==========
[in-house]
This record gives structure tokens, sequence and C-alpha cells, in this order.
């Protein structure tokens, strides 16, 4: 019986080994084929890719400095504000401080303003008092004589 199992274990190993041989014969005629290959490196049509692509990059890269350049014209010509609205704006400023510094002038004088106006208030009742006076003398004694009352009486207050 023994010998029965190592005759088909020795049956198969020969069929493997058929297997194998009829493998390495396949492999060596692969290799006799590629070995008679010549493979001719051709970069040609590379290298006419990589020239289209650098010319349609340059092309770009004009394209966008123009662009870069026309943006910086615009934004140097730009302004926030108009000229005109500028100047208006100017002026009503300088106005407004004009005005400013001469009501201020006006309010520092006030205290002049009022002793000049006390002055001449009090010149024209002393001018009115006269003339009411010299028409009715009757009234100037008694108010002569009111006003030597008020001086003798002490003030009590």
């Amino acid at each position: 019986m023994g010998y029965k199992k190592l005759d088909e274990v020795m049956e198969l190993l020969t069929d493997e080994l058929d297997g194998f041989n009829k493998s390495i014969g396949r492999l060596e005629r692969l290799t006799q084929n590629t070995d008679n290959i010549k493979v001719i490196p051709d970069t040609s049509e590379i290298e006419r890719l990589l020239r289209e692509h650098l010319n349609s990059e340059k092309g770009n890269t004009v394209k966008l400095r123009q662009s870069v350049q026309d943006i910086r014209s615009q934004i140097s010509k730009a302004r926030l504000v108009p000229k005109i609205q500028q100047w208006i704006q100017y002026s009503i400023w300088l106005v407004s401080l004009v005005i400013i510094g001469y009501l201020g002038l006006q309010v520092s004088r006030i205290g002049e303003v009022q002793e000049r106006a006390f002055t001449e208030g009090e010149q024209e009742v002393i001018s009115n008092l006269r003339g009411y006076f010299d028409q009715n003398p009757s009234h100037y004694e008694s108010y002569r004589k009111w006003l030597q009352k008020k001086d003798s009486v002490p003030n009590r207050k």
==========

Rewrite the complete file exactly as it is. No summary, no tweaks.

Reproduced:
[in-house]
This record gives structure tokens, sequence and C-alpha cells, in this order.
């Protein structure tokens, strides 16, 4: 019986080994084929890719400095504000401080303003008092004589 199992274990190993041989014969005629290959490196049509692509990059890269350049014209010509609205704006400023510094002038004088106006208030009742006076003398004694009352009486207050 023994010998029965190592005759088909020795049956198969020969069929493997058929297997194998009829493998390495396949492999060596692969290799006799590629070995008679010549493979001719051709970069040609590379290298006419990589020239289209650098010319349609340059092309770009004009394209966008123009662009870069026309943006910086615009934004140097730009302004926030108009000229005109500028100047208006100017002026009503300088106005407004004009005005400013001469009501201020006006309010520092006030205290002049009022002793000049006390002055001449009090010149024209002393001018009115006269003339009411010299028409009715009757009234100037008694108010002569009111006003030597008020001086003798002490003030009590």
């Amino acid at each position: 019986m023994g010998y029965k199992k190592l005759d088909e274990v020795m049956e198969l190993l020969t069929d493997e080994l058929d297997g194998f041989n009829k493998s390495i014969g396949r492999l060596e005629r692969l290799t006799q084929n590629t070995d008679n290959i010549k493979v001719i490196p051709d970069t040609s049509e590379i290298e006419r890719l990589l020239r289209e692509h650098l010319n349609s990059e340059k092309g770009n890269t004009v394209k966008l400095r123009q662009s870069v350049q026309d943006i910086r014209s615009q934004i140097s010509k730009a302004r926030l504000v108009p000229k005109i609205q500028q100047w208006i704006q100017y002026s009503i400023w300088l106005v407004s401080l004009v005005i400013i510094g001469y009501l201020g002038l006006q309010v520092s004088r006030i205290g002049e303003v009022q002793e000049r106006a006390f002055t001449e208030g009090e010149q024209e009742v002393i001018s009115n008092l006269r003339g009411y006076f010299d028409q009715n003398p009757s009234h100037y004694e008694s108010y002569r004589k009111w006003l030597q009352k008020k001086d003798s009486v002490p003030n009590r207050k």